# How to sell my current solution to my advisor?

Long story short, a long time ago (2 years) I had a research project, that for various reasons was not completed. Some months ago I came back to it and started trying new methods, state-of-the-art algorithms, some battle tested for decades, and some novel ones that came in the past few years (after the project got put in hiatus).

I don't disagree my method is naive, but it works fast and is more accurate than all the other ones. I need to mention, my method works only in a very, very niche subset of cases, all these other methods are designed to be general and work on arbitrary shapes, so my method outperforming other methods is not a great discovery it simply can leverage more assumptions than the other methods can.

I measured and tried a bunch of stuff and well, yes the method I came up with is really, really silly it's a naive approximation (it's definitely not an exact solution), but of all the other things I tried, this seems to solve this particular problem in this particular subdomain better than all the other algorithms I have used to solve the problem, based purely on the numbers.

If a paper comes out of this, the paper would essentially be "here's how you can leverage this silly math fact to come up with a rough approximation of the true solution in microseconds, vs hours or days for an exact one".

With that being shared, I don't know if or how I can pitch or sell this to my advisor, considering that after so much time I have come with a lot more work done, just to say that the method he didn't like the first time works better than the state-of-the-art algorithms (for this specific case).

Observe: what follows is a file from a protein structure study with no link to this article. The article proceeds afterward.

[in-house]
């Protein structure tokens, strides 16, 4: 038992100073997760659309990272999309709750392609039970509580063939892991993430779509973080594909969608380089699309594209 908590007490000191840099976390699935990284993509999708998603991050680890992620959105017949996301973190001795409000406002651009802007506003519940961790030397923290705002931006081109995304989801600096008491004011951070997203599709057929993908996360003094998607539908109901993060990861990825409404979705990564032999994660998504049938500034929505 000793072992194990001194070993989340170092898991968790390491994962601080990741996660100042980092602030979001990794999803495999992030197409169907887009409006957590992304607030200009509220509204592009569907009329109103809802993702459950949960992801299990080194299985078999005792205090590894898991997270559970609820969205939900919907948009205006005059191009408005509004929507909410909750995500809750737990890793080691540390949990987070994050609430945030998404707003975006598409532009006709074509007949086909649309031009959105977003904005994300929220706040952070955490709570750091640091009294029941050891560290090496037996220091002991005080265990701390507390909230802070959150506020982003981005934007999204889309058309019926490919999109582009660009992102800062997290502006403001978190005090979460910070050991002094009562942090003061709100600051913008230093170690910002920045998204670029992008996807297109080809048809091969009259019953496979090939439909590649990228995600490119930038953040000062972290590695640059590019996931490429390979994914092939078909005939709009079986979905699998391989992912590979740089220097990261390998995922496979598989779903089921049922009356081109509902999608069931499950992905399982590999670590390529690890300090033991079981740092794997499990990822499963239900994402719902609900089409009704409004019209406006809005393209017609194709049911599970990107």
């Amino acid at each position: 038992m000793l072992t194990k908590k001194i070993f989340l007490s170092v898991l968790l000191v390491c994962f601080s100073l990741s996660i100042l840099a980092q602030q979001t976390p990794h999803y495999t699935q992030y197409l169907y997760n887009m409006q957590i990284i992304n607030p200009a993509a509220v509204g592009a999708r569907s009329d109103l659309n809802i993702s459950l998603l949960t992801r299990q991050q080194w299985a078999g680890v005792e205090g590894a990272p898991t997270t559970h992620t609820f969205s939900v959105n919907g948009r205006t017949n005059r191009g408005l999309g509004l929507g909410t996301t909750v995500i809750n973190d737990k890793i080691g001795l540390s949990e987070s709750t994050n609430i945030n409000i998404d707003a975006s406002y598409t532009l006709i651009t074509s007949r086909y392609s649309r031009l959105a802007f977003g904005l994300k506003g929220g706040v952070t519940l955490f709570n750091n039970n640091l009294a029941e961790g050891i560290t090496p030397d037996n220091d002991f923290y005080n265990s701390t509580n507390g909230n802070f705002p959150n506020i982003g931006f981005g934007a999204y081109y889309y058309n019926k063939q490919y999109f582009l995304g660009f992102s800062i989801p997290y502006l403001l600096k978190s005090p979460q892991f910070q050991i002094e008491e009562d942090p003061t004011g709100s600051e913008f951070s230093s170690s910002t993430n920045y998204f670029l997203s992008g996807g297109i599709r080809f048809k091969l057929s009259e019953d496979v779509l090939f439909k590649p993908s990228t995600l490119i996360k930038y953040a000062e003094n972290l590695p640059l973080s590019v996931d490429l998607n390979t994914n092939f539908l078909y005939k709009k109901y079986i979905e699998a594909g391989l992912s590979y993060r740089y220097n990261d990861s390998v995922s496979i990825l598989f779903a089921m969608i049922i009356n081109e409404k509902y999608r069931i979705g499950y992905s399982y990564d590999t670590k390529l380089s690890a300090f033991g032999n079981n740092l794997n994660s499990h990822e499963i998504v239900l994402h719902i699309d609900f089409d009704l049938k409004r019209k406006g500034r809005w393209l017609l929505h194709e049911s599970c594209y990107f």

• What is the problem? Approximate solutions is a tried and true line of research. But you need to show it is robust as well as fast. Depending on the application, lack of robustness can be deadly (literally). Oct 13, 2020 at 23:45
• The problem is extending slerp to ellipsoids, for all intents and purposes Oct 13, 2020 at 23:55
• That isn't what I mean. What is the "issue". Approximate methods shouldn't need "selling" if they are valuable (and robust). Oct 13, 2020 at 23:58
• My advisor considers the method to be too naive and wanted me to try more sophisticated methods, he considers that the trick I use for the approximation alone isn't worthy of a publication due to it being so simple (and it would be pivotal to the rest of the paper). i.e. My advisor considers the method would probably not get past reviewers for being too naive without being an exact solution to the problem. Oct 14, 2020 at 0:11
• And at this point all I can answer is, well I tried other stuff and this is the best solution of what I have tried as far as the numbers in my computer are showing. Oct 14, 2020 at 0:12